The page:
In a cohort mortality study (PDF*) and a nested case-control study (PDF*), both recently published in the Journal of the National Cancer Institute, researchers analyzed lung cancer mortality among miners exposed to diesel exhaust, controlling for smoking, exposure to radon, and other risk factors and contaminants. The authors, including OSHA Industrial Hygienist Joseph Coble, found an approximately three-fold increase in the risk of dying from lung cancer among the most heavily exposed workers.
Diesel exhaust is a pervasive airborne contaminant in workplaces where diesel-powered equipment is used. More than one million workers are exposed to diesel exhaust and face the risk of adverse health effects, ranging from headaches and nausea to cancer and respiratory disease. For more information, visit OSHA's Diesel Exhaust page.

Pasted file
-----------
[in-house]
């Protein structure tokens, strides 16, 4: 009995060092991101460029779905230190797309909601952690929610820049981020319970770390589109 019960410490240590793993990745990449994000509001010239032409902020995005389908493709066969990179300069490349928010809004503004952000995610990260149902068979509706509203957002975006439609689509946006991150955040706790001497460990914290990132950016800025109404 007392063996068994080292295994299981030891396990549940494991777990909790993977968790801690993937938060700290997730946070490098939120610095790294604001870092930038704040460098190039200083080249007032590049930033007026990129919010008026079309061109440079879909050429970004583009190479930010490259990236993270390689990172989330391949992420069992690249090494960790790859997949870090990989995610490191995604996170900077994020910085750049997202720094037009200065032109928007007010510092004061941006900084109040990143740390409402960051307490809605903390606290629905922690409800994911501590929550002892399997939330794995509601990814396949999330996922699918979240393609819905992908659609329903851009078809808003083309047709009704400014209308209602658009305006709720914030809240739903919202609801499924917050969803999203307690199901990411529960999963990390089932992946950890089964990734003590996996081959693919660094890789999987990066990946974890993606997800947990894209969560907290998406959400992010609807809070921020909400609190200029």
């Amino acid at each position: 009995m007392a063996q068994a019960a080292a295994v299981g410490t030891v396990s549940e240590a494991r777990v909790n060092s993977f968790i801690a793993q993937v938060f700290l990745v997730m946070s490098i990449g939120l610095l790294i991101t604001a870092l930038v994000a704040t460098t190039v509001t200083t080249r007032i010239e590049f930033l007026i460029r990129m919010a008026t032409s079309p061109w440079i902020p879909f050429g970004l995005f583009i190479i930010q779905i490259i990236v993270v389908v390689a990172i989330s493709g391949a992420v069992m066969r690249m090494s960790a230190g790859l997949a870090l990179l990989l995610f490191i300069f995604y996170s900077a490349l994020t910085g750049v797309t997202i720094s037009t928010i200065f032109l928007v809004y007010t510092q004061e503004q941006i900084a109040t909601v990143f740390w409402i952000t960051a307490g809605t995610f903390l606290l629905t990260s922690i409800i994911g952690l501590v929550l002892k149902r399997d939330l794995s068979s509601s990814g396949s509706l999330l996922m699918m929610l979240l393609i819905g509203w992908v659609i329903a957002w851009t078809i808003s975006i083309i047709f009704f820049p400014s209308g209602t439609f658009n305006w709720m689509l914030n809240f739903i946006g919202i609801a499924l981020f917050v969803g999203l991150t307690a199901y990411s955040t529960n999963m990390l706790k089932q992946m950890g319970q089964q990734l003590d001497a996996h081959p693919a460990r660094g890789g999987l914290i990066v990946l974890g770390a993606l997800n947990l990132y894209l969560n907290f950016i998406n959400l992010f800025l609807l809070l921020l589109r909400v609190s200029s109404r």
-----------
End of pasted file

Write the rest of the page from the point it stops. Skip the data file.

Robert Christopher Kennedy has been sentenced in U.S. District Court for the Western District of Pennsylvania to six months of house arrest and three years of probation for willfully endangering workers at a Washington County, Pa., construction site. Kennedy's intentional disregard for OSHA's safety standards contributed to the fatal fall of Carl Beck from a 40-foot pitched roof in August 2009.